Special FIFO Register

Sharing data between two systems

“Special FIFO Register”

FIFO (First In First Out) is a storage register set used to send information between two systems. FIFOs make the system loosely coupled.

 

There are two types of FIFO available in general, based on the clocks for reading and writing :

  • SYNC FIFO
  • ASYNC FIFO

SYNC FIFO

“The two read/write Systems have the same clock”

Sync FIFO is a special register which can be read and written by either Software side (host) or Hardware side (Application logic). Both are running at same clock. So that the user can fetch the data from the FIFO as has been put in the FIFO.

SYNC FIFO has two status flags
 Full
 Empty

Full flag says that the status of the FIFO is Full and more data cannot be written into it.

Empty flag says that there is no data in the FIFO and it cannot be read.

 

Optionally, there are two additional, configurable flags
 Almost full
 Almost Empty

Almost Full Flag is a flag, user can configure with the value of choice to indicate before all available space of FIFO are filled.

 

Almost Empty Flag is a flag, user can configure with the value of his choice to notify that he is about to read all of the available space in the FIFO.

 

ASYNC FIFO

“Two systems having different clocks”

ASYNC FIFO is the latest entry as it is an enhancement of the FIFO Register.

With async FIFO, we share the data between two clock domains. Property “type = async ” will give us access to share data between two different domains.

Properties used in IDS are

  • “fifo = true/false”
  • “type = sync/async”
  • “fifo_depth = user defined”
  • “fifo.width = user defined”
  • “fifo.full = reg field/signal”
  • “fifo.empty = reg field/signal”
  • “fifo.almost_full_val = user defined”
  • “fifo.almost_empty_val = user defined”
  • “fifo.almost_full = reg field/signal”
  • “fifo_almost_empty =reg field/signal”

Bigger regwidth registers in IDesignSpec

Bigger regwidth registers in IDesignSpec


I
DesignSpec is an EDA tool that solves most of the designer’s problems, in minutes rather than hours. In every release, we work to make some improvements and enhancements to make our tool the World’s best. In this release, we did something that was asked by our customers to support registers having a width greater than the selected bus width. Although, supporting this particular feature required a lot of research and was a brainstorming exercise for our engineering team.

For quite a sometime, we had been putting off the implementation of register width greater than bus width as were searching for the best algorithm to support bigger regwidth registers that can take lesser time while reading and writing from the bus– for all combinations of registers, fields and busses.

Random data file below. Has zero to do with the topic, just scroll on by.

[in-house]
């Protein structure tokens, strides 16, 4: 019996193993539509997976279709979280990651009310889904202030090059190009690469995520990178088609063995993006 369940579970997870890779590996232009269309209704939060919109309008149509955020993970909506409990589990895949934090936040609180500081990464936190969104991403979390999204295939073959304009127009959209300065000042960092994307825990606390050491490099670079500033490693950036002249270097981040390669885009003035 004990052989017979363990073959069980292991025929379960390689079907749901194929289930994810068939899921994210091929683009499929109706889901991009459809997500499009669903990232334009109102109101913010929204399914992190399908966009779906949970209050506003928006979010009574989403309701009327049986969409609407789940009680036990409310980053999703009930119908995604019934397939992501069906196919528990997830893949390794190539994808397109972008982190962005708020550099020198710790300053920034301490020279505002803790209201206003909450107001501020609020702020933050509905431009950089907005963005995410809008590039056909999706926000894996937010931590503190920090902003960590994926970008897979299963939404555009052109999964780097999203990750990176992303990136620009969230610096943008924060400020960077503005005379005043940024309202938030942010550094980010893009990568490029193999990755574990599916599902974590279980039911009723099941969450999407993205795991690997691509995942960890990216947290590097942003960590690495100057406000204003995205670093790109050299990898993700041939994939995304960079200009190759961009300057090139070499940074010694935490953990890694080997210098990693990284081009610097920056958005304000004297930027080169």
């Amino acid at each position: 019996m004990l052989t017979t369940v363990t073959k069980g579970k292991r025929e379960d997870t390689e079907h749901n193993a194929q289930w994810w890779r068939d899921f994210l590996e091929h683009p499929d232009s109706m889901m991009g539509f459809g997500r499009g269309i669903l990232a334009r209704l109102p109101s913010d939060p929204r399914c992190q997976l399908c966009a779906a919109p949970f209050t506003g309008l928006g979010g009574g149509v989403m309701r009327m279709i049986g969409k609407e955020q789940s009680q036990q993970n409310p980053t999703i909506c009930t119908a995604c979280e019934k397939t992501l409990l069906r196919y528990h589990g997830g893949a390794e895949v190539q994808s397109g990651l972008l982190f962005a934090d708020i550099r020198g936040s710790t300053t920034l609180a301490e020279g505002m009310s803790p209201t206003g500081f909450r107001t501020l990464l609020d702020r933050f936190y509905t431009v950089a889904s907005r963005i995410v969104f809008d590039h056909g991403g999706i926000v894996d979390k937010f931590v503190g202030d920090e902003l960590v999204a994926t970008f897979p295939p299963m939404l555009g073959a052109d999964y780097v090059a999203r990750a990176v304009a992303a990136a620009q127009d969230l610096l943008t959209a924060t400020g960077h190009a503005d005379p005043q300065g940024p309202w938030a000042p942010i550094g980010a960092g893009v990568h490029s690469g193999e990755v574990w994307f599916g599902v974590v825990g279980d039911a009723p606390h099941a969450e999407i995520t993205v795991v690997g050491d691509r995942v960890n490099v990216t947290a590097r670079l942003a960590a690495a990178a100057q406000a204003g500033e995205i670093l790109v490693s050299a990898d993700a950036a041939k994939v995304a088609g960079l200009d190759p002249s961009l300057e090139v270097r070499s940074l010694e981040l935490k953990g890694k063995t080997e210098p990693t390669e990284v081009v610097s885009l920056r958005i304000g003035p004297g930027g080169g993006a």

When an IP is reused, the bus access width can change based on the bus it is connected to. Having reusable IPs allow SoC architects to explore various ways to connect them. The need for this feature arises when you want to create a register spec independent of the bus access width.

In different flavours of IDesignSpec i.e. IDS Word, IDS Excel and IDS Cal, bus width can be selected in Configure->Bus Width. While in IDS Batch, there is option “-bus_width <8|16|32|64>”. In addition to this, we also confirm that the regwidth of registers should be a multiple of the bus width.

Depending on the bus width, there would be n (regwidth divided by bus_width) wr_valids, rd_valids and offsets. Based on the value of n wr_valids, write occurs on the buffer signal for each of the field and same as that for the rd_valids, which is responsible for reading data.

Moreover, while supporting bigger regwidth registers, we made sure that there should not be any delay, as there might be a case when a field crossing its boundary, in that scenario there would be a write depending on the previous decode and present decode signal.

Here is an example:

regwidth_register_eg1

This example will show how a register of 32 bit read and write data with bus_width of 8 bit. There are 4 wr_valids, rd_valids and offsets. These four offsets will turn on or off to four different decodes, and these decode when combines with rd_stb and wr_stb activate rd_valids and wr_valids respectively.


assign Reg1_wr_valid0 = Reg1_decode0 && wr_stb;

assign Reg1_wr_valid1 = Reg1_decode1 && wr_stb;
assign Reg1_wr_valid2 = Reg1_decode2 && wr_stb;
assign Reg1_wr_valid3 = Reg1_decode3 && wr_stb;
assign Reg1_rd_valid0 = Reg1_decode0 && rd_stb;
assign Reg1_rd_valid1 = Reg1_decode1 && rd_stb;
assign Reg1_rd_valid2 = Reg1_decode2 && rd_stb;
assign Reg1_rd_valid3 = Reg1_decode3 && rd_stb;
assign Reg1_enb = Reg1_wr_valid0;
assign Reg1_offset0 = block_offset+‘h0;
assign Reg1_offset1 = block_offset+‘h0 + ‘h1 ;
assign Reg1_offset2 = block_offset+‘h0 + ‘h2 ;
assign Reg1_offset3 = block_offset+‘h0 + ‘h3 ;
assign Reg1_decode0 = (address[block_name_address_width-1 : 0] == Reg1_offset0[block_name_address_width-1 : 0] ) ? 1’b1 : 1’b0;